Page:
Those with more time at their disposal are more concerned with the wellbeing of future generations
According to the study, fluctuations in how we experience time have an impact on how the generations interact, irrespective of age.
People with more time on their hands are more concerned with the wellbeing of future generations This is the conclusion reached by a new study conducted at FAU. According to the study, fluctuations in how we experience time have an impact on how the generations interact, irrespective of age.
Most people are keen to ensure the continued welfare of future generations. This care is expressed by becoming involved in voluntary work, leading an environmentally-friendly lifestyle, or passing our knowledge down to younger people.
Until now, there has been plenty of evidence indicating that middle-aged and older adults are more committed to ensuring the continued wellbeing of future generations than young people. A new study conducted by the Institute of Psychogerontology at FAU has now proven that this correlation depends less on a person’s age and more on how they experience the time available to them. This aspect surprised Helena Hösch from the Institute of Psychogerontology at FAU: “Until now, we have tended to expect the older generations to demonstrate more interest in ensuring the wellbeing of future generations. However, our study has now proven that all age groups share this concern, and that it depends on people’s perspective on time.”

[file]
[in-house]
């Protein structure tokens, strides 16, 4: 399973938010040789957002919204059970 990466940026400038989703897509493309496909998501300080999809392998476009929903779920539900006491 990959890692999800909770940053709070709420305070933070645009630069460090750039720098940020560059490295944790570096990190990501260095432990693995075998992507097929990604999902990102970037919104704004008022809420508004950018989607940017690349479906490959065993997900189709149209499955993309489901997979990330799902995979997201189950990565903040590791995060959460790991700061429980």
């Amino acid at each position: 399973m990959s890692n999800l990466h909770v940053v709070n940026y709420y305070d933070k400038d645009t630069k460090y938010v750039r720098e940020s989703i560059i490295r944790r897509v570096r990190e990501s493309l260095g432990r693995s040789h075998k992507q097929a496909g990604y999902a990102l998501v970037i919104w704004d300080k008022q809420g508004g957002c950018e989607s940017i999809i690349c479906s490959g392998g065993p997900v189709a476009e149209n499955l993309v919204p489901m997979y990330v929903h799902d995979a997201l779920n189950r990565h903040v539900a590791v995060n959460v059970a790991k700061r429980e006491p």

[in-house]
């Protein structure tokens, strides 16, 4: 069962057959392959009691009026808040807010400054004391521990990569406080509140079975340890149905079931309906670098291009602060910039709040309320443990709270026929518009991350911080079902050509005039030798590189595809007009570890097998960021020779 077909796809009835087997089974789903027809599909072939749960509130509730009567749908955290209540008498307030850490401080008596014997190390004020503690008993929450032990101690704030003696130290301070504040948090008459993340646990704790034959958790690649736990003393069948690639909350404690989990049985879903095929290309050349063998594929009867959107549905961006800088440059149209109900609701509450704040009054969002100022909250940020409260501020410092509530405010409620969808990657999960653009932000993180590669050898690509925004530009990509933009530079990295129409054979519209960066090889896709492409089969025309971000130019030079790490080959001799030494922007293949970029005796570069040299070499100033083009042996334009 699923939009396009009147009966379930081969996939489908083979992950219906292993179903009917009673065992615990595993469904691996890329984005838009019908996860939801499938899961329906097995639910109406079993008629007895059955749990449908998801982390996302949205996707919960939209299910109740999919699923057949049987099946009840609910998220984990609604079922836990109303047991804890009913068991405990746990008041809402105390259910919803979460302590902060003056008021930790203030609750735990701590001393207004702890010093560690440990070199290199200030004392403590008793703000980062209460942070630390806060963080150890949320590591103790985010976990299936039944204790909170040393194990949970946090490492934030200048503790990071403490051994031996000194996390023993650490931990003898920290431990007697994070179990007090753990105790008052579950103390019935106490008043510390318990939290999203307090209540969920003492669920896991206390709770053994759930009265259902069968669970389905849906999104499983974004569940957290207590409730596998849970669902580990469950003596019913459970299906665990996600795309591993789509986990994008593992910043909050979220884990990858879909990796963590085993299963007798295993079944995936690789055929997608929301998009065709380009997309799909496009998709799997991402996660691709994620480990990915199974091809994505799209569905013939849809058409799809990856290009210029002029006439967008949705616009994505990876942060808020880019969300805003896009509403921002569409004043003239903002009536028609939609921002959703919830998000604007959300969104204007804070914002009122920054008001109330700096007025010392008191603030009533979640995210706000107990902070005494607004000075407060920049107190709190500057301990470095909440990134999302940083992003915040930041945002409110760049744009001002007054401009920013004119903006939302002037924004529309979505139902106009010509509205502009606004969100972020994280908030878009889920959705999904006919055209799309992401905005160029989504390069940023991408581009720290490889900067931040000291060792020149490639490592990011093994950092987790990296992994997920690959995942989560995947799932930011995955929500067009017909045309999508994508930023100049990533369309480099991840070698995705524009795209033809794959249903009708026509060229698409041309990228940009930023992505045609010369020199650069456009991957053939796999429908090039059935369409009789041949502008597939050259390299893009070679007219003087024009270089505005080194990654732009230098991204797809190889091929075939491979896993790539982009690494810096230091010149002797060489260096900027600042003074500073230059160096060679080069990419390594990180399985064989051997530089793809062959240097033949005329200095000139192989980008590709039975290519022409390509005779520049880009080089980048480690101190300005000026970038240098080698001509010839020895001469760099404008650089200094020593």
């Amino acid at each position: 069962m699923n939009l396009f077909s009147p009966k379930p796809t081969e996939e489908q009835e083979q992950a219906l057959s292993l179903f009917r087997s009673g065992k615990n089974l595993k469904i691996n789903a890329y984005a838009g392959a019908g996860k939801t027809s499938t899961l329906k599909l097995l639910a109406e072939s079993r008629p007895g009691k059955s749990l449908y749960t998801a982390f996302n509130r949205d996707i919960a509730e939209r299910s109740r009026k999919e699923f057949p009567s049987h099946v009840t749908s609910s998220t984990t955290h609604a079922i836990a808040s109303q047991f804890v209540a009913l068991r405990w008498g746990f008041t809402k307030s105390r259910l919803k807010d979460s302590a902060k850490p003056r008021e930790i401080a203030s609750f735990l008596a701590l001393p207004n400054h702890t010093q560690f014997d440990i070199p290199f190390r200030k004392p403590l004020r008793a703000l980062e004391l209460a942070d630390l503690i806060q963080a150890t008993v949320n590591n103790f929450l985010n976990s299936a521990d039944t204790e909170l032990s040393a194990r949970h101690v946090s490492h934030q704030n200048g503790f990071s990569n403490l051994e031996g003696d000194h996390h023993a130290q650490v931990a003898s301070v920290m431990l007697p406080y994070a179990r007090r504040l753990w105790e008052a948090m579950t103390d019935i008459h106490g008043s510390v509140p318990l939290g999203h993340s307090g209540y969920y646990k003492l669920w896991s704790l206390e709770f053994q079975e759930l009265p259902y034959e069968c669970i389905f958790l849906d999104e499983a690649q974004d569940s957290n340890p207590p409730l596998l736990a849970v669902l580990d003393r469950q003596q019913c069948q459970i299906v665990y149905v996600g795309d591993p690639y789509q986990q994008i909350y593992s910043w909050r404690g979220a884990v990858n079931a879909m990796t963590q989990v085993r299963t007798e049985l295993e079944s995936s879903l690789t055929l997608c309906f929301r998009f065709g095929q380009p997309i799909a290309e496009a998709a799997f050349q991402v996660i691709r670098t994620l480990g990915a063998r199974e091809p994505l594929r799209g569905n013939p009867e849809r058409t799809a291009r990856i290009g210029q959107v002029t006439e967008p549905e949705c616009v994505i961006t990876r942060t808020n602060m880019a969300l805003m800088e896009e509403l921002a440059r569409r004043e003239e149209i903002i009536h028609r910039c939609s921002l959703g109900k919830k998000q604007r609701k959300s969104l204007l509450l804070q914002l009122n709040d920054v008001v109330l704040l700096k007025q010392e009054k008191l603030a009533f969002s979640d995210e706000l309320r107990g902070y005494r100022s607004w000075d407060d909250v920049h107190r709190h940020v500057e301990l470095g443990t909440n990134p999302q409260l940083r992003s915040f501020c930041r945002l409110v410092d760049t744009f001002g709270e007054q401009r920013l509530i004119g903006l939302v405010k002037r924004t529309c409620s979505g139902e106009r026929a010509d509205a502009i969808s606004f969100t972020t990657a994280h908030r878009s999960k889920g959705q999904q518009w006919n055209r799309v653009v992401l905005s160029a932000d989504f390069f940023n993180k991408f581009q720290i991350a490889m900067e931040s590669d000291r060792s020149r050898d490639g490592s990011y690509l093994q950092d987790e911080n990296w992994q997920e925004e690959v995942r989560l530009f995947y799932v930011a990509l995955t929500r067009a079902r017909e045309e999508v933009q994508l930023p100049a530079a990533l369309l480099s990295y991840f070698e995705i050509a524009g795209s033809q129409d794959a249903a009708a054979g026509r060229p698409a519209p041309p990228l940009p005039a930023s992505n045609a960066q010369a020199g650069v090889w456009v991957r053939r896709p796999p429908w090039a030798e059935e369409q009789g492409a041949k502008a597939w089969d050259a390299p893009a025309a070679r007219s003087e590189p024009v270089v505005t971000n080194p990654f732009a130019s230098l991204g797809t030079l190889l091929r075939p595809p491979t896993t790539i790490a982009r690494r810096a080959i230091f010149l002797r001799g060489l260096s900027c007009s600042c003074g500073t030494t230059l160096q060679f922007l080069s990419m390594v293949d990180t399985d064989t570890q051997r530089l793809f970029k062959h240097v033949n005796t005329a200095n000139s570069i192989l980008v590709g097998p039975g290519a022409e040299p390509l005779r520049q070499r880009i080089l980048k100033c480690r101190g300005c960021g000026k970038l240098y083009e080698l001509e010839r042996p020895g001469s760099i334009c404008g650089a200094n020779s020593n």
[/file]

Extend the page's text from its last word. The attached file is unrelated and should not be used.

More than 500 people between the ages of 18 and 88 were repeatedly questioned on various topics over a six year period. The questions focused on changes in their perspective of time and to what extent they were concerned with ensuring the wellbeing of future generations. The result: On days when we seem to have more time in life, we are also more concerned with the wellbeing of other people than on days when we feel we have less time on our hands. There is no difference between young adults and older adults.
Major factors influencing our attitude appear to be our own feeling of being needed by other people and the feeling that we are capable of keeping up with changes in society. People who feel overwhelmed or excluded by the fast pace of daily life appeared less willing to make an effort to help future generations. Living together responsibly and caring for others in society relies less on age and more on our attitude towards our own future. This attitude towards our own future is also affected by our personal stance towards advances in technology and society.
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